Sateen is the glam pop band that shows two queer women exploring their truth
In case you didn’t know, Sateen is a band. The high glam, high femme duo hails from New York, which is where Queen Sateen and Exquisite craft dreamy dance tunes to get you out of your head and onto your feet. The band is now putting out a new EP, which takes their electric energy to a whole new level.
Although Sateen has already released a full-length album, their new self-titled EP is pushing their sounds and glamour into new territories. To celebrate the release of Sateen, which is available on all major digital distributors (including iTunes and Spotify), we talked to Sateen about music, glamour, DIY, and trans rights. Read on to learn more about the dragulous duo.
HelloGiggles: If Sateen were a person, who would she be?
Sateen: If Sateen were a person to our fans, we think she would definitely be a cool aunt. She is somebody who knows how to be serious, a disciplinarian, and an adult. Though, she is also always fun and someone we hope people welcome rather than dread. To us, Sateen is more of a spell that we cast on ourselves. When we conjure all the drag spirits and fabulous energy needed to be Sateen, we definitely transform. It is pure magic to us. In our opinions, all the hard work leading up to any Sateen appearance or performance yields a certain kind of energy and presence that we feel is unique and sorely needed in this world.
HG: Congrats on your new album coming out! Can you tell us a little bit about it? What can we expect?
Sateen: This six-song EP contains tracks we have been working on for a while. Everything was written, recorded, and produced by us. We are so proud of this album. Most of the tracks are high energy dance songs. They reflect the kind of music we love, which is female vocalist driven disco and house music. We are committed to making music that is fun, but also has deep meaning. A few of the songs’ lyrics attempt to challenge the listener to question certain cultural and societal norms. We think the record is really well-rounded and keeps you engaged throughout the entire EP.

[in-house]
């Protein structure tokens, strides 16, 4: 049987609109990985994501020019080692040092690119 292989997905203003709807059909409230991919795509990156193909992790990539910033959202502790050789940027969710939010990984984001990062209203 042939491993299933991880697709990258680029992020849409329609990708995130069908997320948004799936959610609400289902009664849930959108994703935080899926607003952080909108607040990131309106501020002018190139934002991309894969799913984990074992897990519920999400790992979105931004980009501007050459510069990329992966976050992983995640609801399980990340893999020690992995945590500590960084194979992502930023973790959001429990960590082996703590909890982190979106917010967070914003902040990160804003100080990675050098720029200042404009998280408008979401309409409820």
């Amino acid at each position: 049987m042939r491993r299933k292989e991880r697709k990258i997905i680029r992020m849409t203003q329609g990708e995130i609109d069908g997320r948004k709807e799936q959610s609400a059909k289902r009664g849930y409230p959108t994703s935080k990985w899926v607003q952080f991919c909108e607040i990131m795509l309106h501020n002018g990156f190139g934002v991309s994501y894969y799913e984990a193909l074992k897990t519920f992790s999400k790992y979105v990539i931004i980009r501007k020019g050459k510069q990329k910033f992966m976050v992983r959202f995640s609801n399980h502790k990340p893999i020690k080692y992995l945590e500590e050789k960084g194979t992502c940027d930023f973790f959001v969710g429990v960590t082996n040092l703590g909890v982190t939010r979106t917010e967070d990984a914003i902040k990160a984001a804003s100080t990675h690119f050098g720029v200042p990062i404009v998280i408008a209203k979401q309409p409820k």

HG: Why do you think music is an important form of self-expression?
Sateen: We love music as a medium of self-expression because it combines so many facets of creativity. In making the music itself, we are able to take poetry and combine it with melody. Then, through production, we fill that combination with texture and atmosphere. Once we have a complete song, we bring it to life by performing it in front of a live audience. At a performance, we are able to dress up in costumes that present ourselves as not just musicians, but also as living reflections of our personal, aesthetic style. While we could belabor the reasons why we love music, there is also an intangible, inexplicable feeling that we both share when we hear an amazing song or see an unbelievable performance.
HG: How has recording this album been different from your experiences with past work?
Sateen: Recording this album was not terribly different from our previous work; we are completely independent and do everything by ourselves. This has been a blessing, because we have total control of the end product; but also, it can be a burden. Still, having to forge ahead independently has taught us so much, and we feel like we are much stronger and wiser than we were, even just at the beginning of the year. Also, these songs are the first new material we have really developed since Exquisite came out as a trans woman last year. That revelation has so deeply impacted our band’s trajectory — it is difficult to overstate. Now that we are living our truth as two queer women, we have a definite sense of purpose that our previous work was lacking.
HG: How does glamour, beauty, and style play into your performances? Why do you think it’s important to incorporate these things?
Sateen: We definitely think the aesthetic side of our band is just as important as the music itself. Sateen arises out of the whole Brooklyn, indie rock scene of the late 2000s. We started doing drag as a reaction to the stale visual presentation of the bands that we were seeing at that time. They were wearing a lot of black, usually doing the jeans and a t-shirt kind of look.